By some time in the 760s, a Roman singer can be traced teaching the 'music of psalmody' to his Frankish counterparts at the cathedral of Rouen. This visiting professor of plainchant, a Greek or 'Syrian' named Simeon, was the second in command of the principal Roman choral body, the schola cantorum, and if one seeks the origins of a truly European music--the music of a transalpine and peninsular Europe--then they might be said to lie here. One would give much to know what this Roman teacher and his Frankish pupils made of one another; they had been bred in radically different dietary zones, within dramatically different ecologies and perhaps entertained sharply different constructions of Roman and barbarian roles in the events of late--imperial history in the West. One would give still more to know what Pippin and his Franks were trying to achieve in musical terms by bringing a Roman singer so far from home. No trace has yet been found of any Western musical notation in use during the 700s, so Frankish dealings with Roman chant at Rouen and elsewhere, whatever they were, must have been essentially empirical. In addition to the Roman elocution of Latin and formulae for intoning psalms, the Rouen singers were presumably trying to learn a corpus of Roman musical entities--melodies--so that they could reproduce them in a manner that their teacher would judge to be satisfactory, or at least adequate. The sounds of the Roman music were presumably held before Frankish ears, so to speak, to produce a human archive that was liable to be undermined by forgetfulness, caprice and mortality. The material in this archive was not only evanescent, it was also unverifiable in specifically musical terms save when the Frankish singers had a chance to check their repertoire against Roman originals, which may not have been very often.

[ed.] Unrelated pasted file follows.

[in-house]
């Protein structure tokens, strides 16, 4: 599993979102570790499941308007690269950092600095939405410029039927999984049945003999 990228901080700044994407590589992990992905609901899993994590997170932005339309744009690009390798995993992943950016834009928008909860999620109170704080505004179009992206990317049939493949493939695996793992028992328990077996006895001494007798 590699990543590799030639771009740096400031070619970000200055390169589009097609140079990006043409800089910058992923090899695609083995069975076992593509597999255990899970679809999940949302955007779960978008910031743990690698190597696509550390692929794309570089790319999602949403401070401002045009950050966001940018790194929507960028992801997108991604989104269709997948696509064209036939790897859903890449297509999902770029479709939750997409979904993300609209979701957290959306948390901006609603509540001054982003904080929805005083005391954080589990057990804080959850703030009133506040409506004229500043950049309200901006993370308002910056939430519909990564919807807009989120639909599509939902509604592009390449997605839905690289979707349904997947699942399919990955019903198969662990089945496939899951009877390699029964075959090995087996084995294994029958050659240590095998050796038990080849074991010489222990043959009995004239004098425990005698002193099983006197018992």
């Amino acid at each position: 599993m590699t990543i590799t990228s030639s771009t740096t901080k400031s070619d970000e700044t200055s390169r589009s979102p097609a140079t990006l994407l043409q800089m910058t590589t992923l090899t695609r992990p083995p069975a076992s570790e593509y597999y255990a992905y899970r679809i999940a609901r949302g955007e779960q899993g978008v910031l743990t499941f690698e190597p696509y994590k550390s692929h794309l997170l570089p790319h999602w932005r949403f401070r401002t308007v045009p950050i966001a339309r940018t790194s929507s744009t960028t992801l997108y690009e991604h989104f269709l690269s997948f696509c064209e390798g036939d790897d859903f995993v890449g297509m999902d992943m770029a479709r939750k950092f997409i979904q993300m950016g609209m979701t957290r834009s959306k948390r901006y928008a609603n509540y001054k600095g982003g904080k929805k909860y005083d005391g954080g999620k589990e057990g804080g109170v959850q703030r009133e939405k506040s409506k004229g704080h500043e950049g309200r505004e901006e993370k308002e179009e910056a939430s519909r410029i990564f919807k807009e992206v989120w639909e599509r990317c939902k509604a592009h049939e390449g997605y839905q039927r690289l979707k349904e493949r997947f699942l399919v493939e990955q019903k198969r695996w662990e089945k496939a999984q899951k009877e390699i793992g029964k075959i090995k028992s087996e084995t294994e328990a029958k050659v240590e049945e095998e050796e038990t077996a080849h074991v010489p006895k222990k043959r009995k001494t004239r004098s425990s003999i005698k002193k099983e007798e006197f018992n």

One should not rush to assume that Pippin--in the eyes of some Frankish families a usurper who had taken the throne from a legitimate Merovingian--was seeking to establish political unity in his kingdom by a liturgical reform. If this was indeed a political step on his part, then it should be placed in an eighth-century context. The 'political unity of Gaul' seems unlikely to have been the motive impelling either Pippin or Charlemagne to charge the singers of certain churches to follow Roman usage in any regard. Pippin's greatest asset was his sense of the forces at play as the support of his royal heartland diminished towards its troubled periphery. He would have been poorly informed indeed if he supposed that a design to impose the Roman rite could succeed against the grain of so many local interests or in spite of the practical difficulties it would encounter. Romanised liturgical books and calendars would be required in vast numbers and monks and clergy would have to be persuaded, perhaps against the interests of local cults, to learn a new ritual during years of upheaval when their liturgy was neither the old Gallican nor the new Roman.